By your logic, I would believe everybody from Columbus, Ohio is an IDIOT just because you're one.

(As I never said all cops are liars, I say "now" most cops are liars)...........

I've got a right to my opinion, regardless of your thoughts, fabrications and posts.

 

And actually I don't think everybody from Columbus, Ohio is an IDIOT. One of the current Angels radio play by play men is from Columbus, Ohio. His name is Terry Smith, he used to do the play by play for the Yankees AAA club over there.

 

When Terry Smith first started with Angels, he was very "stiff" sounding on the air. But now he has injected more personality in his routine. Terry Smith is really a hard worker as he does part of the pre-game show, the post game show and attends all Angels functions.

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However, I guess, by your rationale, because I think YOU'RE an idiot, it means ALL Angels fans are. Guess that's sound logic.

 

 

By your logic, I would believe everybody from Columbus, Ohio is an IDIOT just because you're one.

(As I never said all cops are liars, I said most cops are liars)...........

I've got a right to my opinion, regardless of your thoughts, fabrications and posts.

 

And actually I don't think everybody from Columbus, Ohio is an IDIOT. One of the current Angels radio play by play men is from Columbus, Ohio. His name is Terry Smith, he used to do the play by play for the Yankees AAA club over there.

 

When Terry Smith first started with Angels, he was very "stiff" sounding on the air. But now he has injected more personality in his routine. Terry Smith is really a hard worker as he does part of the pre-game show, the post game show and attends all Angels functions.

 

Fabrications.

 

At what point did I "fabricate" anything? Can you point that out, please? As for the rest of your argument, it has NOTHING to do with the issue. You don't even get the analogy. MOST is still too strong. I'm guessing it would be impossible for anyone to know any more than 1% of the police in the country just by knowing all the cops in their county.

 

Personal accounts are well and good, but how many police officers can you really know? I mean, I worked at Red Roof and all 5 of the guys who worked their were "stand-up" guys. I mean, they never told me about cheating on their wives or anything, but that's irrelevant to them as police officers. You can be a bad husband and a good cop.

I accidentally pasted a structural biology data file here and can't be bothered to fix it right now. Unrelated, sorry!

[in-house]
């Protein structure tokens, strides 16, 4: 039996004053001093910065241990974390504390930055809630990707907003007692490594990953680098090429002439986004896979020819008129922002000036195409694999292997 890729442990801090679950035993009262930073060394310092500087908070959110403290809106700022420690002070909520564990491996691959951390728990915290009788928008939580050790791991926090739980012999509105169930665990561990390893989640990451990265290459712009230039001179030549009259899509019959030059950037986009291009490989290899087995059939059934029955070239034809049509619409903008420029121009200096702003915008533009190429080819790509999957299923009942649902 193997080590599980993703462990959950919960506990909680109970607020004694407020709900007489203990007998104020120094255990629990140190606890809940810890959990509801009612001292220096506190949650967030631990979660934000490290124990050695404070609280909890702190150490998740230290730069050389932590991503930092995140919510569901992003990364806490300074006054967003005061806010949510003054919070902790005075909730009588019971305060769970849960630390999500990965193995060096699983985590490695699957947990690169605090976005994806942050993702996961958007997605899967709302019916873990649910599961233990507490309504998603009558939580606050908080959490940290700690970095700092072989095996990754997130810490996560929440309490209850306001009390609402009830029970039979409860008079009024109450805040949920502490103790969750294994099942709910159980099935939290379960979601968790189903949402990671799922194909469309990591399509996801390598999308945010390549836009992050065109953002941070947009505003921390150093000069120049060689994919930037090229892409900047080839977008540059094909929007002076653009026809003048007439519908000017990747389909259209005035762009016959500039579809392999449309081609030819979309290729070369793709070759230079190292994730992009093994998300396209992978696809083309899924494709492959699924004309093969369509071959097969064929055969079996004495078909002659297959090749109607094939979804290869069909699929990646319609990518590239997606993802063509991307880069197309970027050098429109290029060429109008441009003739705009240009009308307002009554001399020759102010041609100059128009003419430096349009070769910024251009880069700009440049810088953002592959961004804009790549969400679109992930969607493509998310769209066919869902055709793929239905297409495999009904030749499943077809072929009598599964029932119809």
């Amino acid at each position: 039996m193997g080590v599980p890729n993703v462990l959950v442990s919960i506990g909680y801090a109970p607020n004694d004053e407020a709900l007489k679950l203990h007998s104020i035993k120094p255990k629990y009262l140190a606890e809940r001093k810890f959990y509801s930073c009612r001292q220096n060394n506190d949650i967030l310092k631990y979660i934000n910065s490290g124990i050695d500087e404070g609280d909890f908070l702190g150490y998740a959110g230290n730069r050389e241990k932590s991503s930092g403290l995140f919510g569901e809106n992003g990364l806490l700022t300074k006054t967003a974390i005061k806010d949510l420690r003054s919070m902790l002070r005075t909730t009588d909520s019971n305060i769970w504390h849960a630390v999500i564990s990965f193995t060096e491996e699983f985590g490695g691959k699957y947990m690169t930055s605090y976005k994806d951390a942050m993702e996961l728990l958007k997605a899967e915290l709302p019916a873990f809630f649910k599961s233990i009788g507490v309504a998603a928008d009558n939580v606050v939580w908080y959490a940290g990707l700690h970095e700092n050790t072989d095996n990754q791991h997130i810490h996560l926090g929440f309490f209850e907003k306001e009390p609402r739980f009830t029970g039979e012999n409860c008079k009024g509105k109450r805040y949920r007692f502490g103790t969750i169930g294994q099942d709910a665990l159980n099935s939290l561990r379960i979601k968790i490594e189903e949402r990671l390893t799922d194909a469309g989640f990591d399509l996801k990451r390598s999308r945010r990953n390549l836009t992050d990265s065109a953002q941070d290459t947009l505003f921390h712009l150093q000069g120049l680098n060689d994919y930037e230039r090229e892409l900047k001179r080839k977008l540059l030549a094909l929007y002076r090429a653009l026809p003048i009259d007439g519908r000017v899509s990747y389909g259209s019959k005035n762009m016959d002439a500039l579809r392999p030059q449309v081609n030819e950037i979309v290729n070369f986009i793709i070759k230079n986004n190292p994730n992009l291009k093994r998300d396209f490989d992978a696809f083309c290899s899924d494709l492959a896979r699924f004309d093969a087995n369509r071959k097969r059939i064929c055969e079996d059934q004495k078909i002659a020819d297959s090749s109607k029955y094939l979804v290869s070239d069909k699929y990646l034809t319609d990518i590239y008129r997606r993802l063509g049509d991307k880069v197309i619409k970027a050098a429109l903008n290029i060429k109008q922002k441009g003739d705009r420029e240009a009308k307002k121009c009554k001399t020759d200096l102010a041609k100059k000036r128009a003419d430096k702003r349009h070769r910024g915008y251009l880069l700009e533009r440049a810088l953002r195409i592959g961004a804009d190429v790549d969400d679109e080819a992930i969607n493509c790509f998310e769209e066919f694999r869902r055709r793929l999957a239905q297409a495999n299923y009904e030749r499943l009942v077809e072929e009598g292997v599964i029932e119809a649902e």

I just love how American teens are so afraid and hateful of the police.

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personal integrity is important to the job - especially if you've ever been to a cop bar and wonder why none of these guys get DUIs on their drive home

 

as I stated - they suit a purpose, but most I know are aholes - i personally know around 20-30, and I'm good friends with 2 and get along with about 3 of the others - the rest are all piles of crap imo

 

if you look at some of the things that go to the appelate courts for all states, it's rife with police officers abusing their power and duty - everytime you pick up the paper or walk down a city street you can see examples of police not acting right

 

 

 

also, i'm far from a teenager

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personal integrity is important to the job - especially if you've ever been to a cop bar and wonder why none of these guys get DUIs on their drive home

 

as I stated - they suit a purpose, but most I know are aholes - i personally know around 20-30, and I'm good friends with 2 and get along with about 3 of the others - the rest are all piles of crap imo

 

if you look at some of the things that go to the appelate courts for all states, it's rife with police officers abusing their power and duty - everytime you pick up the paper or walk down a city street you can see examples of police not acting right

 

 

So should we disband the whole enterprise because of a few bad apples? How do we make it better? What kind of system can be set up to end this?

 

I'm interested to hear your opinion on this, then.

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i think it's more than a few bad apples - provide better and more consistent training - make the job more tiered where you have to be able to test into certain positions and get leadership that will shift off the old boy network a little bit, which is the hardest part

 

right now cops police their own - they don't like anyone in their business and they take care of each other - i understand and respect that to a degree, you must be able to depend on your fellow officers - however, the public has a right to demand better than this and be provided better access & information - as it stands right now you have too many good people getting harrassed and too many bad people being handed loopholes due to shoddy police work